Defy frost, and get your garden started early, with these hardy annuals
Extend your growing season by mixing hardy annuals in with your perennial plantings. An annual is a plant that is grown from seed, blooms and then goes to seed all in one year. Some annuals appear to be perennial because they reseed readily. By planting hardy annuals in cooler climates, you can extend your growing season by weeks early in spring and then again late in autumn.
Following is my list of favorite hardy annuals:
Pansies - I just love pansies with their sweet little faces. They definitely scream spring, when I see them first in the garden center. But they don't have to be just a spring flower. New colors in orange, black and deep purple are perfect for autumn as well. Plant them in a shady spot in your garden and trim them when they get leggy and they will bloom nearly all year. Keep them well watered during drought and you could be rewarded with blooms from the same plant well into cooler weather.
Violas - Native to Spain, violas have a similar flower as the pansy, just in a smaller size. They reseed readily, so plant them where you won't mind if they come back year after year. Treat them as you would a pansy, plant in shade to part-shade, in moist, well draining soil and cut them back when they get leggy.
Snapdragons - Snapdragons are so easy to start from seed and are ideal for winter sowing, in case you'd like to give that technique a try. I usually plant snapdragons in the spring along with all the rest of my annuals, but they don't really look their best until the fall, when they really seem to take off. They can get to be 12"-18" tall, depending on variety and prefer a full sun to part-sun location with moist, well draining soil.
Calendula - Also known as 'Pot Marigold' or 'English Marigold', these orange or yellow flowers are very similar to marigolds, but with one exception. They seem to thrive as the season progresses and they don't mind a light frost or two. They come in tall and short varieties and love the sunshine and compost rich soil.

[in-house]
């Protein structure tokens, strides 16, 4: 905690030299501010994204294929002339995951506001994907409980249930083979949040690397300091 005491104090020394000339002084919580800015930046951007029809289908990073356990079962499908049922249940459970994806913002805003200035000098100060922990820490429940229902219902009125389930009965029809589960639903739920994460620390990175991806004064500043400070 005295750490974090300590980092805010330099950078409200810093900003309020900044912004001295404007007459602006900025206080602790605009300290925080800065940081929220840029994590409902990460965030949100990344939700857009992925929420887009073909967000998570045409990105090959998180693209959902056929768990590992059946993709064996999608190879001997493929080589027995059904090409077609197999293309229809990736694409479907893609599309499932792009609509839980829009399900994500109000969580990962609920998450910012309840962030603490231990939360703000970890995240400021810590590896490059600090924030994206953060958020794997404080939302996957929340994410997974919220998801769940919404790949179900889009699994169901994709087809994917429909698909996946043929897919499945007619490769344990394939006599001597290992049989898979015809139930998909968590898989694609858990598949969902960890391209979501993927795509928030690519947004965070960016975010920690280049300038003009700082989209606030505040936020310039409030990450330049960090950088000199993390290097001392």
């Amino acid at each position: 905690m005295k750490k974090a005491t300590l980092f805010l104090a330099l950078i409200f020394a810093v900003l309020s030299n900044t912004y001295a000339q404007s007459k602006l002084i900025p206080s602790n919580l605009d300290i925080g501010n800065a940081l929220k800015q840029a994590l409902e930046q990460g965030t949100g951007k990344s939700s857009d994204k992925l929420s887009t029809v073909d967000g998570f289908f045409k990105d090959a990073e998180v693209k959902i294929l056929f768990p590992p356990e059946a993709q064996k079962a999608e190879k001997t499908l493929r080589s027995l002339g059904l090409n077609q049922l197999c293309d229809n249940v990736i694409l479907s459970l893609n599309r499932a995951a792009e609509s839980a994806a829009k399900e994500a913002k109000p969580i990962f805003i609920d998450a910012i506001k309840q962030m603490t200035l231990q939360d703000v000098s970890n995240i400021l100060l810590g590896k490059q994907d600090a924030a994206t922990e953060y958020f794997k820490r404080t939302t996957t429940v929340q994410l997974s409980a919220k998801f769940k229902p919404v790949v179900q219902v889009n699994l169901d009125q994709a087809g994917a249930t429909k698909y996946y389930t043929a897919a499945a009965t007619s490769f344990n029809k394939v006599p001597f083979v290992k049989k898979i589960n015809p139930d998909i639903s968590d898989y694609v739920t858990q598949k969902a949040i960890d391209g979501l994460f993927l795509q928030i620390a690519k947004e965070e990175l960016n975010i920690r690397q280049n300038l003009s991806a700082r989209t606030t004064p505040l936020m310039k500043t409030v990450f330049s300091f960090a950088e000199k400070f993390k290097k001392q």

Sweet Alyssum - Beautiful tufts of tiny little flowers that smell delicious, that's sweet alyssum. I love mixing these in with hanging baskets so they can spill over the side. Plant in full to part sun and allow them to fill in between other plants to create a blanket of white, lavender or pink.
Dusty Miller - This soft foliage plant is actually hardy in warm climates, but makes an excellent annual that looks good well into the autumn months. I've even had it overwinter under a foot of snow. Dusty Miller mixes well with all plants and adds that grayish color that most gardens are lacking. I especially like pairing it with white and purple flowers.
Gazania - I use this plant instead of Gerbera Daisies. They are easier to grow and don't mind frost. In fact, they bloom endlessly when dead-headed regularly. Flowers open during the day and close at night and on really cloudy days, but the green grass-like foliage is pleasant mixed with other plants. Great in hanging baskets or directly in the garden, plant these beauties in full sun. Primarily in shades of orange and yellow, new varieties are emerging in white and shades of pink.
Geranium - Geraniums scream summer, but they can handle temperatures down to about 30 degrees and cooler if given some protection during early frosts. They come in so many varieties these days; some with variegated foliage and smaller blooms, to plain green foliage and huge pom pom type blooms. Plant in full sun in any type of soil and once established in the ground for a few weeks, they can handle short bouts of dry weather.
Verbena - I love growing verbena in hanging baskets and I never knew they could withstand frost until we had one and verbena was the only thing left in the pot looking just as good as it did the day before. In fact, the cooler weather seemed to bring on more blooms. It's really a great plant and the butterflies like it too. Plant in full sun in good quality potting soil and you will be rewarded with spreading blooms all spring, summer and autumn long.
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